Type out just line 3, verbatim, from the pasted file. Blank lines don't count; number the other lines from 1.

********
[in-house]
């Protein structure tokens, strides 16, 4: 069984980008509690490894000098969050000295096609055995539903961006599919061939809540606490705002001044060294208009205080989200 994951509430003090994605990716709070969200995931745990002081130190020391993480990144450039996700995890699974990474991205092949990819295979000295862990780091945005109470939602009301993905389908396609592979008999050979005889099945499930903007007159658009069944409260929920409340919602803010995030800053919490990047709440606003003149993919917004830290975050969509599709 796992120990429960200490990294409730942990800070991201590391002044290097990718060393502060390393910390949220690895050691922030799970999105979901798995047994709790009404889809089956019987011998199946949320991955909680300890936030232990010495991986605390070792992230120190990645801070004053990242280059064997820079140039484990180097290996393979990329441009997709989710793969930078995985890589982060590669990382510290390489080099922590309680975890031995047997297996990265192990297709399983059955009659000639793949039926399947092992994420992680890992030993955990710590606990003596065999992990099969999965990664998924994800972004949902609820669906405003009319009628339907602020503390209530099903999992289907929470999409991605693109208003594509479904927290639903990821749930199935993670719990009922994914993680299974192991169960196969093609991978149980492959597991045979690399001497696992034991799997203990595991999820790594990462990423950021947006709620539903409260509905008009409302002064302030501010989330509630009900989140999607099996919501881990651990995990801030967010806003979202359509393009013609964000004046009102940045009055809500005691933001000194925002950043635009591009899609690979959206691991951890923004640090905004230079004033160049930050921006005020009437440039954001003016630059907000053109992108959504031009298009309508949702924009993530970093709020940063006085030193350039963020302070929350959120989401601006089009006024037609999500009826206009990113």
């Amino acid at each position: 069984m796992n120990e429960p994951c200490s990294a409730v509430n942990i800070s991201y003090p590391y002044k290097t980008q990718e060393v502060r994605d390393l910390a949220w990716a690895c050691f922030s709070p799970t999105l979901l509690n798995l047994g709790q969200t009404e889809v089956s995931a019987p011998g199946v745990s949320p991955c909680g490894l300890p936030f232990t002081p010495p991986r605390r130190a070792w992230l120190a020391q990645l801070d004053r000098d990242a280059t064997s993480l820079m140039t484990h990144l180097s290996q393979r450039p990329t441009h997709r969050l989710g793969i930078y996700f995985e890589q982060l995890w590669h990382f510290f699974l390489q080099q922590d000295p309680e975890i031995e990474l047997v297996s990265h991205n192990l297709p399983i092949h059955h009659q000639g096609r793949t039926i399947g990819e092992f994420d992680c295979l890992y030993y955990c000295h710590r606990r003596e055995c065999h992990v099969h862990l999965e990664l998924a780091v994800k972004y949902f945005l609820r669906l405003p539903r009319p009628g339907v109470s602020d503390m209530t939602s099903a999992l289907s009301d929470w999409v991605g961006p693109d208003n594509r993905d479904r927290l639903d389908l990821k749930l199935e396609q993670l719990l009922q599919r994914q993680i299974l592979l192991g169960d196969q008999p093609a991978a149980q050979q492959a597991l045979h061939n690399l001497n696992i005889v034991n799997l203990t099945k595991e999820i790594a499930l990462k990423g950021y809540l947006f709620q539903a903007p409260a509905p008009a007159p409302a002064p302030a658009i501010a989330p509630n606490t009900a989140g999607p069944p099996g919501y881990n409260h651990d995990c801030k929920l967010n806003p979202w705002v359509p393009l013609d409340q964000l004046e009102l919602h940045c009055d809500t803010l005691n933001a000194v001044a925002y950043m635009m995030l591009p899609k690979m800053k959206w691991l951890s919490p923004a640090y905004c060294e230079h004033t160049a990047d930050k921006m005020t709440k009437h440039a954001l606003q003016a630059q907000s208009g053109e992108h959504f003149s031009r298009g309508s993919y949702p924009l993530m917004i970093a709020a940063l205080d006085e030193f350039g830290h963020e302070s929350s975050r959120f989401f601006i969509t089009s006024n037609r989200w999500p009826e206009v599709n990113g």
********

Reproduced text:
């Amino acid at each position: 069984m796992n120990e429960p994951c200490s990294a409730v509430n942990i800070s991201y003090p590391y002044k290097t980008q990718e060393v502060r994605d390393l910390a949220w990716a690895c050691f922030s709070p799970t999105l979901l509690n798995l047994g709790q969200t009404e889809v089956s995931a019987p011998g199946v745990s949320p991955c909680g490894l300890p936030f232990t002081p010495p991986r605390r130190a070792w992230l120190a020391q990645l801070d004053r000098d990242a280059t064997s993480l820079m140039t484990h990144l180097s290996q393979r450039p990329t441009h997709r969050l989710g793969i930078y996700f995985e890589q982060l995890w590669h990382f510290f699974l390489q080099q922590d000295p309680e975890i031995e990474l047997v297996s990265h991205n192990l297709p399983i092949h059955h009659q000639g096609r793949t039926i399947g990819e092992f994420d992680c295979l890992y030993y955990c000295h710590r606990r003596e055995c065999h992990v099969h862990l999965e990664l998924a780091v994800k972004y949902f945005l609820r669906l405003p539903r009319p009628g339907v109470s602020d503390m209530t939602s099903a999992l289907s009301d929470w999409v991605g961006p693109d208003n594509r993905d479904r927290l639903d389908l990821k749930l199935e396609q993670l719990l009922q599919r994914q993680i299974l592979l192991g169960d196969q008999p093609a991978a149980q050979q492959a597991l045979h061939n690399l001497n696992i005889v034991n799997l203990t099945k595991e999820i790594a499930l990462k990423g950021y809540l947006f709620q539903a903007p409260a509905p008009a007159p409302a002064p302030a658009i501010a989330p509630n606490t009900a989140g999607p069944p099996g919501y881990n409260h651990d995990c801030k929920l967010n806003p979202w705002v359509p393009l013609d409340q964000l004046e009102l919602h940045c009055d809500t803010l005691n933001a000194v001044a925002y950043m635009m995030l591009p899609k690979m800053k959206w691991l951890s919490p923004a640090y905004c060294e230079h004033t160049a990047d930050k921006m005020t709440k009437h440039a954001l606003q003016a630059q907000s208009g053109e992108h959504f003149s031009r298009g309508s993919y949702p924009l993530m917004i970093a709020a940063l205080d006085e030193f350039g830290h963020e302070s929350s975050r959120f989401f601006i969509t089009s006024n037609r989200w999500p009826e206009v599709n990113g």